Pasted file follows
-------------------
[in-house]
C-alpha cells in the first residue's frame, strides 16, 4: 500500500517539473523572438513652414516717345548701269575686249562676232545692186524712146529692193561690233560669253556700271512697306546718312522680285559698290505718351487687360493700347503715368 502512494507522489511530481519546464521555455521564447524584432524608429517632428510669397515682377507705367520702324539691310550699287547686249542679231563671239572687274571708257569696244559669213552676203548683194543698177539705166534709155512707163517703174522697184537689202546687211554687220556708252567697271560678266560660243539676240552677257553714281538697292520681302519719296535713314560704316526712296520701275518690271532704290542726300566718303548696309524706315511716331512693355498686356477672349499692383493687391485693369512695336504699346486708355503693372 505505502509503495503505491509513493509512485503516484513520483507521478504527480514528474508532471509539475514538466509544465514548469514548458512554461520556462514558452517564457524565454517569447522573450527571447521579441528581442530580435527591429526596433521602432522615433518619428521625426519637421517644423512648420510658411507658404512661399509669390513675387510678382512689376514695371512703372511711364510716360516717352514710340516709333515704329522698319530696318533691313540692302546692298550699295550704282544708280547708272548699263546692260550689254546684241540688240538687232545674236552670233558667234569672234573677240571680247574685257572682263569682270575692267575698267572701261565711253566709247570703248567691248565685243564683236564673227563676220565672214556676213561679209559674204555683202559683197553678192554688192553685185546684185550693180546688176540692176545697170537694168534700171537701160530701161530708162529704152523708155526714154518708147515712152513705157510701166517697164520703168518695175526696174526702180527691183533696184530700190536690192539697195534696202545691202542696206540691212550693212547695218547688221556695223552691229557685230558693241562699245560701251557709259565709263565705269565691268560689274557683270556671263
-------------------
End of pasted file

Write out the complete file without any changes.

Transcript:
[in-house]
C-alpha cells in the first residue's frame, strides 16, 4: 500500500517539473523572438513652414516717345548701269575686249562676232545692186524712146529692193561690233560669253556700271512697306546718312522680285559698290505718351487687360493700347503715368 502512494507522489511530481519546464521555455521564447524584432524608429517632428510669397515682377507705367520702324539691310550699287547686249542679231563671239572687274571708257569696244559669213552676203548683194543698177539705166534709155512707163517703174522697184537689202546687211554687220556708252567697271560678266560660243539676240552677257553714281538697292520681302519719296535713314560704316526712296520701275518690271532704290542726300566718303548696309524706315511716331512693355498686356477672349499692383493687391485693369512695336504699346486708355503693372 505505502509503495503505491509513493509512485503516484513520483507521478504527480514528474508532471509539475514538466509544465514548469514548458512554461520556462514558452517564457524565454517569447522573450527571447521579441528581442530580435527591429526596433521602432522615433518619428521625426519637421517644423512648420510658411507658404512661399509669390513675387510678382512689376514695371512703372511711364510716360516717352514710340516709333515704329522698319530696318533691313540692302546692298550699295550704282544708280547708272548699263546692260550689254546684241540688240538687232545674236552670233558667234569672234573677240571680247574685257572682263569682270575692267575698267572701261565711253566709247570703248567691248565685243564683236564673227563676220565672214556676213561679209559674204555683202559683197553678192554688192553685185546684185550693180546688176540692176545697170537694168534700171537701160530701161530708162529704152523708155526714154518708147515712152513705157510701166517697164520703168518695175526696174526702180527691183533696184530700190536690192539697195534696202545691202542696206540691212550693212547695218547688221556695223552691229557685230558693241562699245560701251557709259565709263565705269565691268560689274557683270556671263